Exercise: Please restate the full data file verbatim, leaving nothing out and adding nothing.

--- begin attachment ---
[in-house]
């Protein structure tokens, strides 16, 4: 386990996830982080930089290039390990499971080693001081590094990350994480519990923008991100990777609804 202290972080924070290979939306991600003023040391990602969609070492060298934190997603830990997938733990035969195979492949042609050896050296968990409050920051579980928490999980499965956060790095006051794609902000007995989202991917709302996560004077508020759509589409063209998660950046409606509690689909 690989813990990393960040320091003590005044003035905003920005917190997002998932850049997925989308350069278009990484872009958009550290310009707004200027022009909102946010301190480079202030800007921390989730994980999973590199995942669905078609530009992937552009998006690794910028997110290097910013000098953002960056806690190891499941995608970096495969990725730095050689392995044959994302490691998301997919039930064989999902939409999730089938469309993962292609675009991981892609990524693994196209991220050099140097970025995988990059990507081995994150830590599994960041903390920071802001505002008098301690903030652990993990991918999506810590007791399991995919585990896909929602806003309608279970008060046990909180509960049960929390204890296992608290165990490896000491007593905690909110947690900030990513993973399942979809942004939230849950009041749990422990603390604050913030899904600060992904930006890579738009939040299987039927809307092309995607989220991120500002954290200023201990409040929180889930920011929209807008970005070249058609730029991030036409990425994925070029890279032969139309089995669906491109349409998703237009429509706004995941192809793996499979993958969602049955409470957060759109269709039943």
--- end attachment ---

[in-house]
């Protein structure tokens, strides 16, 4: 386990996830982080930089290039390990499971080693001081590094990350994480519990923008991100990777609804 202290972080924070290979939306991600003023040391990602969609070492060298934190997603830990997938733990035969195979492949042609050896050296968990409050920051579980928490999980499965956060790095006051794609902000007995989202991917709302996560004077508020759509589409063209998660950046409606509690689909 690989813990990393960040320091003590005044003035905003920005917190997002998932850049997925989308350069278009990484872009958009550290310009707004200027022009909102946010301190480079202030800007921390989730994980999973590199995942669905078609530009992937552009998006690794910028997110290097910013000098953002960056806690190891499941995608970096495969990725730095050689392995044959994302490691998301997919039930064989999902939409999730089938469309993962292609675009991981892609990524693994196209991220050099140097970025995988990059990507081995994150830590599994960041903390920071802001505002008098301690903030652990993990991918999506810590007791399991995919585990896909929602806003309608279970008060046990909180509960049960929390204890296992608290165990490896000491007593905690909110947690900030990513993973399942979809942004939230849950009041749990422990603390604050913030899904600060992904930006890579738009939040299987039927809307092309995607989220991120500002954290200023201990409040929180889930920011929209807008970005070249058609730029991030036409990425994925070029890279032969139309089995669906491109349409998703237009429509706004995941192809793996499979993958969602049955409470957060759109269709039943």